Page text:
The judgment is an answer to a general legal question as to whether Polish law allows the incorporation of foreign birth certificates where parents are of the same sex. The question was prompted by the authorities' refusal to transcribe into Polish law the foreign birth certificate of a child born to two mothers, both of whom are Polish nationals. The applicant argued that since lack of a transcribed birth certificate inhibits her child's access to a Polish passport, it in practice leads to a situation that is identical to statelessness.
The applicant was born in the US, and his birth certificate indicated a Polish national as the father, and an unknown surrogate mother as the mother. Polish authorities refused to confirm the applicant acquired Polish nationality at birth as a child of a Polish parent, because the birth certificate is against the Polish public order, in particular the prohibition of surrogacy. The courts ruled in favour of the applicant, stating that confirmation of his Polish nationality on the basis of the birth certificate does not amount to validation of surrogacy.
The applicant was born in Yugoslavia on the territory of Croatia, to parents who were born on the territory of Bosnia and Herzegovina. The applicant's birth registration erroneously included an entry "Muslim", which was subsequently crossed out and replaced by a reference to his origin from Bosnia and Herzegovina. The applicant argued that he should have been registered as a Croatian national at birth, just like his brother was, and that denial of Croatian nationality status would mean that he became stateless after the dissolution of Yugoslavia.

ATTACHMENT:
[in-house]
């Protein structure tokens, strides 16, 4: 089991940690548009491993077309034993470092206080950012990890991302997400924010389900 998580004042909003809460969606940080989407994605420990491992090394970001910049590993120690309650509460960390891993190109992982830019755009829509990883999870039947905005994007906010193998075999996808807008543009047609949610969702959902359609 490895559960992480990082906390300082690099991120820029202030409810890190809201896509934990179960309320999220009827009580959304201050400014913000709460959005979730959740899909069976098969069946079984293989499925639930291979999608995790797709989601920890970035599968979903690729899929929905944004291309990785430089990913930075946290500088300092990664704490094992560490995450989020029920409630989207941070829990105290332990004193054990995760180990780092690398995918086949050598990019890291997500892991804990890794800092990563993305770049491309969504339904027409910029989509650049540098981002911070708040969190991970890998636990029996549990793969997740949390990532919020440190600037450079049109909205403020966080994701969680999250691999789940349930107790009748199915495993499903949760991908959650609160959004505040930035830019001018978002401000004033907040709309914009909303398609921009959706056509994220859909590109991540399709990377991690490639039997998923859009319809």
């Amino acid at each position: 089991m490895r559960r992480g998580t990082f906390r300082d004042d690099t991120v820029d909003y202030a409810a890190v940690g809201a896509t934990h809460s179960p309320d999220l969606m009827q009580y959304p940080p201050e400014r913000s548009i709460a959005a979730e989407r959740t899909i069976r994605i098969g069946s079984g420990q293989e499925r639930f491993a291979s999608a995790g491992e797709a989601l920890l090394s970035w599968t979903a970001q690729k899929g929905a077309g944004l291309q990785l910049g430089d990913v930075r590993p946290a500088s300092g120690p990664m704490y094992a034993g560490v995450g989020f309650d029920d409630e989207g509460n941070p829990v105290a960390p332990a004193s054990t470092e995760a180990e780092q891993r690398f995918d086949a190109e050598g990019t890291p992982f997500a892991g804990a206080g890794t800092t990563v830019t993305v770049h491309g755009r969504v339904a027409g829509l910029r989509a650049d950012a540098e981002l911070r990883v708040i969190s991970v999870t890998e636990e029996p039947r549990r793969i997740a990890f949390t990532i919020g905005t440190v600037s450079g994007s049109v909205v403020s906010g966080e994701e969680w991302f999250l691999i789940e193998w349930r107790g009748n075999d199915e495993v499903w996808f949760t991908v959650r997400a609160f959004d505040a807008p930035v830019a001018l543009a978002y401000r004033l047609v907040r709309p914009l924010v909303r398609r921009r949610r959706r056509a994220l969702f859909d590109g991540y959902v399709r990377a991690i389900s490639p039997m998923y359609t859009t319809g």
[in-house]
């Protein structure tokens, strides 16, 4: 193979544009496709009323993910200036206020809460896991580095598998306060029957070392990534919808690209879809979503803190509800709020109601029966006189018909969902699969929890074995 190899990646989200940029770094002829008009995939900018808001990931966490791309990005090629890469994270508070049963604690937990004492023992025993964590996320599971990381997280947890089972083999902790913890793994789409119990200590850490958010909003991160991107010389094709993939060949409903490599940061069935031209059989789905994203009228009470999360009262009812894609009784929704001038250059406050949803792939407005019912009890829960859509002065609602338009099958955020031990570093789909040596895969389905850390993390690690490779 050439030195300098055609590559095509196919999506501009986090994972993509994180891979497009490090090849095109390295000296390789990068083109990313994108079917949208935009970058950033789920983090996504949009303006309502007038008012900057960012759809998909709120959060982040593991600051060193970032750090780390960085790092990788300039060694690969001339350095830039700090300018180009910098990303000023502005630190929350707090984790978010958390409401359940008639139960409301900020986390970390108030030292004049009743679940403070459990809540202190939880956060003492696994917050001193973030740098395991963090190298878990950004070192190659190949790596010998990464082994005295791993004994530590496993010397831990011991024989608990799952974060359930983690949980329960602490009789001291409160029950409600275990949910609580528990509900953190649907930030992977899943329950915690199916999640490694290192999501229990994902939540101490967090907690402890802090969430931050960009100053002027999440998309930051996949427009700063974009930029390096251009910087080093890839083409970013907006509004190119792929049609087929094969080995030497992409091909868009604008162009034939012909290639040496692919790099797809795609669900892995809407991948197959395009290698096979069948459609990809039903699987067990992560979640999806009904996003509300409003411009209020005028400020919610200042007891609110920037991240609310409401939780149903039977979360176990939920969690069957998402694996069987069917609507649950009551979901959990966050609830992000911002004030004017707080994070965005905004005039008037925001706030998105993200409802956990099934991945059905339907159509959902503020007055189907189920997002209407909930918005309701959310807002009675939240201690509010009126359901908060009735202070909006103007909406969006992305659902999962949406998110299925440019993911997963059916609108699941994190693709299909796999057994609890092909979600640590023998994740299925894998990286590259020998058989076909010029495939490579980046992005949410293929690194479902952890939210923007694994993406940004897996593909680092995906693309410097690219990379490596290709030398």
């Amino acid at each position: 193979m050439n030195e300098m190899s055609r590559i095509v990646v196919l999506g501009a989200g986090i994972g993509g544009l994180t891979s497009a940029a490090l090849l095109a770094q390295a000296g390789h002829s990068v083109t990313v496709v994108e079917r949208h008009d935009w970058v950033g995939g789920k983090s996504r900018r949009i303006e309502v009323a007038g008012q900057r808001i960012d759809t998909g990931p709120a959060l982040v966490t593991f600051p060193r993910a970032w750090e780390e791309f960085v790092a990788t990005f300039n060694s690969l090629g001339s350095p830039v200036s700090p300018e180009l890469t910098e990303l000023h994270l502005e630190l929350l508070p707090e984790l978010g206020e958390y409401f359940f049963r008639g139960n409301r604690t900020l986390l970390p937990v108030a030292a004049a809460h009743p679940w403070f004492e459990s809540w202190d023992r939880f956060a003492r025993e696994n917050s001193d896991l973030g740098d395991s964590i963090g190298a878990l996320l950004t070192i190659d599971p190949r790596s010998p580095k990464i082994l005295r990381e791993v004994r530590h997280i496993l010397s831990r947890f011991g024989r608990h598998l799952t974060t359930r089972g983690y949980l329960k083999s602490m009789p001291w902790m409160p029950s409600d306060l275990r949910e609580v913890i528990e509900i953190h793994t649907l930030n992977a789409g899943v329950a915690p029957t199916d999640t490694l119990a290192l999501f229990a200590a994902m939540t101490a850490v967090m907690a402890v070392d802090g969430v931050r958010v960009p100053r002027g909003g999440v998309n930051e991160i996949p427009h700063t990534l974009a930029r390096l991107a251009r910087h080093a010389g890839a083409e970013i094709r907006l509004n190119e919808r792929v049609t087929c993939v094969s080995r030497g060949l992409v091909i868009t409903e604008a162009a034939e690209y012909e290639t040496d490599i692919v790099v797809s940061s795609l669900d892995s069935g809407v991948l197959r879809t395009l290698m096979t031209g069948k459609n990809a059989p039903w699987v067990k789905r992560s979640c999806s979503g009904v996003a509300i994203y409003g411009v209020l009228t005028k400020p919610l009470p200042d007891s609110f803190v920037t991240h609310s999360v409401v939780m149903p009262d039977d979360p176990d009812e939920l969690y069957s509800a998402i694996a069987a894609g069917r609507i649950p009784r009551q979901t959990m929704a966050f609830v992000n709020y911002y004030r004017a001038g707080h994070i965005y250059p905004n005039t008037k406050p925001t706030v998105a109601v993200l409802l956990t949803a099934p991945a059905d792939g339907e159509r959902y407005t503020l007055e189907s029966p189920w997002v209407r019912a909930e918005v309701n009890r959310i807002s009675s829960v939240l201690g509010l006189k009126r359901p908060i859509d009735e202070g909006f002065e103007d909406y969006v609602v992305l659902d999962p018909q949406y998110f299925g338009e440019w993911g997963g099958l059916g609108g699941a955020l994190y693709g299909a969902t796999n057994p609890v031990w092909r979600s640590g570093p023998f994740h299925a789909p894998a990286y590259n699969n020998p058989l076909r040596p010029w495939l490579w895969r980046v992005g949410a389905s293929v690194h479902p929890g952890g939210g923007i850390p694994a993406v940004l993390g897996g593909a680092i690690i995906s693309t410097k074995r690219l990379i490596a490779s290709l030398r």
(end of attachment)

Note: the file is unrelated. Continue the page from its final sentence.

The applicant was born abroad to two Polish mothers, and acquired Polish nationality on the basis of at least one of his parents being Polish. However, he was unable to access Polish identity documents, for which a transcription of a foreign birth certificate into the Polish legal order is required - the latter being denied as the concept of two mothers contradicts the fundamental principles of Polish legal order. The Court ruled in favour of the applicant, relying heavily on national and international children's rights norms.
This case concerns an applicant who sought to quash the decision of the respondent which refused to revoke a deportation order made in respect of the applicant. The respondent contended that the applicant had been untruthful throughout the asylum process about his nationality and was therefore not entitled to any relief, while the applicant contended that the applicant’s untruthfulness should not be a bar to relief as substantial grounds established that a real risk to the applicant's life or freedom was inevitable. The Court found in favour of the applicant and quashed the decision of the respondent refusing to revoke the deportation order.